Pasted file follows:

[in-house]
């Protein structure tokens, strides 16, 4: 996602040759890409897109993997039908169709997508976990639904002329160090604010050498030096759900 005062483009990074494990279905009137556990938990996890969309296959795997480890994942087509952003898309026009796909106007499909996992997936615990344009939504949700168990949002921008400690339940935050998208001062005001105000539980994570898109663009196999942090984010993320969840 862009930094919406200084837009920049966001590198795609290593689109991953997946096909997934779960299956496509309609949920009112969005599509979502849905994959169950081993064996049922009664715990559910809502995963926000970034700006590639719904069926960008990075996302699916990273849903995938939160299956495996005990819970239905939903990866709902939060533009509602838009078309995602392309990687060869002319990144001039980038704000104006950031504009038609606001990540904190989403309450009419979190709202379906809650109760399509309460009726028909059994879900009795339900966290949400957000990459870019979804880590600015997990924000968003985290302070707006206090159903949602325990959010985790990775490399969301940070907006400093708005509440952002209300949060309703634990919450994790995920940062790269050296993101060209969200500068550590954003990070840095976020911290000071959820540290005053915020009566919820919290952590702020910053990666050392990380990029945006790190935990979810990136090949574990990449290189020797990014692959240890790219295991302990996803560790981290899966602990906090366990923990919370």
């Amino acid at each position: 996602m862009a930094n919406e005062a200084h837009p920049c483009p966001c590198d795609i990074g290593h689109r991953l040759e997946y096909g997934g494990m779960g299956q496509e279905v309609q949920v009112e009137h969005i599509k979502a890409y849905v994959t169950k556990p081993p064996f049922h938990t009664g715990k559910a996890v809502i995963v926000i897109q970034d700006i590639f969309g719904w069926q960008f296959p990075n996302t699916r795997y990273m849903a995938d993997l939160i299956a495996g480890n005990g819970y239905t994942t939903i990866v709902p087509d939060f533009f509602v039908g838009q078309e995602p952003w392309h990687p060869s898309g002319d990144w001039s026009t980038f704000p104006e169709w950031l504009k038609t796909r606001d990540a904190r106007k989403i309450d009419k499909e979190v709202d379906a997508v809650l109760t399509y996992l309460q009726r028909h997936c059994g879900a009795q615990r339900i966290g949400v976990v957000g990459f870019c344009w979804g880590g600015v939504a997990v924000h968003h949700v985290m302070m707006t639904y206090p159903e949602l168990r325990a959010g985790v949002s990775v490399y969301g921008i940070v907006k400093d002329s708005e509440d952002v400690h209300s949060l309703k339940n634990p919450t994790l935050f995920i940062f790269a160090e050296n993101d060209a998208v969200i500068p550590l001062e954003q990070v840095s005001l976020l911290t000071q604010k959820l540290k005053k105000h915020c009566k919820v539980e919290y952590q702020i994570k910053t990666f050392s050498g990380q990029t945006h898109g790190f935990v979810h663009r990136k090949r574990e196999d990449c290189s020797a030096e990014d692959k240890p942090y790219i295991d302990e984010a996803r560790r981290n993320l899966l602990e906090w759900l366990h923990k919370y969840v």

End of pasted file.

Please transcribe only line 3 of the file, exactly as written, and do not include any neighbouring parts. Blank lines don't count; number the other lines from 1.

């Amino acid at each position: 996602m862009a930094n919406e005062a200084h837009p920049c483009p966001c590198d795609i990074g290593h689109r991953l040759e997946y096909g997934g494990m779960g299956q496509e279905v309609q949920v009112e009137h969005i599509k979502a890409y849905v994959t169950k556990p081993p064996f049922h938990t009664g715990k559910a996890v809502i995963v926000i897109q970034d700006i590639f969309g719904w069926q960008f296959p990075n996302t699916r795997y990273m849903a995938d993997l939160i299956a495996g480890n005990g819970y239905t994942t939903i990866v709902p087509d939060f533009f509602v039908g838009q078309e995602p952003w392309h990687p060869s898309g002319d990144w001039s026009t980038f704000p104006e169709w950031l504009k038609t796909r606001d990540a904190r106007k989403i309450d009419k499909e979190v709202d379906a997508v809650l109760t399509y996992l309460q009726r028909h997936c059994g879900a009795q615990r339900i966290g949400v976990v957000g990459f870019c344009w979804g880590g600015v939504a997990v924000h968003h949700v985290m302070m707006t639904y206090p159903e949602l168990r325990a959010g985790v949002s990775v490399y969301g921008i940070v907006k400093d002329s708005e509440d952002v400690h209300s949060l309703k339940n634990p919450t994790l935050f995920i940062f790269a160090e050296n993101d060209a998208v969200i500068p550590l001062e954003q990070v840095s005001l976020l911290t000071q604010k959820l540290k005053k105000h915020c009566k919820v539980e919290y952590q702020i994570k910053t990666f050392s050498g990380q990029t945006h898109g790190f935990v979810h663009r990136k090949r574990e196999d990449c290189s020797a030096e990014d692959k240890p942090y790219i295991d302990e984010a996803r560790r981290n993320l899966l602990e906090w759900l366990h923990k919370y969840v």